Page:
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Member Research & Reports

Member Research & Reports

Columbia: Majority of U.S. States Fail to Require Adequate Health Screenings for Students

Twenty-nine American states fail to require adequate health screenings for children entering school, according to a latest report by Columbia University Mailman School of Public Health professor Dr. Irwin Redlener. The paper, entitled “Missed Opportunities,” examined school health screening laws in all 50 states and Washington, DC, for seven specific health conditions found to significantly impede a child’s ability to learn in school. The seven conditions – known as Health Barriers to Learning (HBLs) – are vision problems, hearing difficulties, asthma, dental pain, hunger, lead exposure, and behavioral/mental health issues. The study findings are published online in PLOS One.

[Photo: Dr. Irwin Redlener]

Researchers assigned a letter grade to each state and DC based on the requirements and frequency of screenings written into state law for the seven HBLs.  Almost 60 percent of states earned either a “D” or an “F.” More than 41 million children live in these states.

For the states that earned “F’s” researchers were unable to find any screening requirements upon school entry for vision, hearing, or dental pain. In the state of South Carolina, for example, researchers could not identify any requirements for students to receive basic screenings for these conditions even once throughout their K-12 academic careers.

Other low performing states required limited or infrequent HBL screenings upon school entry. For instance, the state of Utah only requires vision screening once in a student’s K-12 academic career, and does not require screening for any of the other health barriers, as far as researchers could identify.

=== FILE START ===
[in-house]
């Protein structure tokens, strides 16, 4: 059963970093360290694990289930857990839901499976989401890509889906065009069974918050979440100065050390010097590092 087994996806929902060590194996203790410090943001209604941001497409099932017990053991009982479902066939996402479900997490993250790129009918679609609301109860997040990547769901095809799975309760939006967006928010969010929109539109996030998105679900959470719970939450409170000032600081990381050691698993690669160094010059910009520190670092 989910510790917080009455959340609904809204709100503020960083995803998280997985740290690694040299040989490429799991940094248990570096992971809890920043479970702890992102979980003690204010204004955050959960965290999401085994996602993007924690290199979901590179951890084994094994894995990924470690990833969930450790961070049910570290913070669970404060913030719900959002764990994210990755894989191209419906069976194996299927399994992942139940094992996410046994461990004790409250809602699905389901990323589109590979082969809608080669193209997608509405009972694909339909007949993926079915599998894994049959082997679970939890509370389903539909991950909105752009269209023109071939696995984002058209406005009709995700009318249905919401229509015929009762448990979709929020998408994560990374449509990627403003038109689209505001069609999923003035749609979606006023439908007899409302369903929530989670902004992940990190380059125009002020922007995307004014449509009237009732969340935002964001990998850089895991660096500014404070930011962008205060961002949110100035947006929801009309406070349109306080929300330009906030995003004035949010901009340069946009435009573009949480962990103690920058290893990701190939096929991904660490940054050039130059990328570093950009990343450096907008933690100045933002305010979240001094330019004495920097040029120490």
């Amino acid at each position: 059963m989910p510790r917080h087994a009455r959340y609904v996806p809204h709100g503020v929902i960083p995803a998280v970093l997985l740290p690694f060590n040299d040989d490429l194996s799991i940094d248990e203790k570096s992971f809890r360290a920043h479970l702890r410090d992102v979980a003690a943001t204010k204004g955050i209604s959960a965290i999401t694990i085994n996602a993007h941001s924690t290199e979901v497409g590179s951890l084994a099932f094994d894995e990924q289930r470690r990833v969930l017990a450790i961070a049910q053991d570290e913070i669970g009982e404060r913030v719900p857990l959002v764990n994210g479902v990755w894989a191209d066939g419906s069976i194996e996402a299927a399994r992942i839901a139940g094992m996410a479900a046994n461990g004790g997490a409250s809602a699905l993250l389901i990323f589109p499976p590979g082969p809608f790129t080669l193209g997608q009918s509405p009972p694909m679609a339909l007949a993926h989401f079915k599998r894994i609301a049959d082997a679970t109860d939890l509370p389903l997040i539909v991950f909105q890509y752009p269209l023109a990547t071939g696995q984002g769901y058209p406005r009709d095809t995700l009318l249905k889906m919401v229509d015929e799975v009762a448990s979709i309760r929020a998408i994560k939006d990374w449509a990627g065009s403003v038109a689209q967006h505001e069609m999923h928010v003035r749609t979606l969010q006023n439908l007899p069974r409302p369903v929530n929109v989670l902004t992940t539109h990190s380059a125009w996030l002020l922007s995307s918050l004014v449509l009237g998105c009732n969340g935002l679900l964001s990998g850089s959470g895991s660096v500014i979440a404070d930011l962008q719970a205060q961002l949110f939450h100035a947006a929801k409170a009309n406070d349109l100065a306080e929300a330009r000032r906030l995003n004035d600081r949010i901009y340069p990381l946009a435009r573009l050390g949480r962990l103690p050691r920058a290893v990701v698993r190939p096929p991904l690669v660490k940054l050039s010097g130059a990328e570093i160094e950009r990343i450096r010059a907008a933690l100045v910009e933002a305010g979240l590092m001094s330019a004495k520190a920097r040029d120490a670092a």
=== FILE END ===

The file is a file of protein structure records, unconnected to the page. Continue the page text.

Only Washington, DC, earned an “A,” as it requires annual screenings for six of the seven barriers, while just six states earned “B’s.” Twelve million children live in these highest-performing states/territories.

“This report shows that a large majority of American states are failing children,” said Dr. Redlener, Mailman School professor of health policy and management and co-founder and President Emeritus of Children’s Health Fund. “It’s unacceptable to expect students to learn when they cannot see the chalkboard or hear what the teacher says. Governors, state legislators and education commissioners in the 29 states that earned “D’s” or “F’s” must do better to help the children of their states reach their true potentials.”

Struggles in school often originate in early childhood, and unrecognized or under-managed health conditions are among the many possible causes. Many state governments are missing prime opportunities to help children succeed by neglecting to require adequate health screenings for students. With this report, Dr. Redlener and colleagues urge public officials to level the playing field for children so that a child in South Carolina is given the same opportunities to succeed as a child in Washington, DC.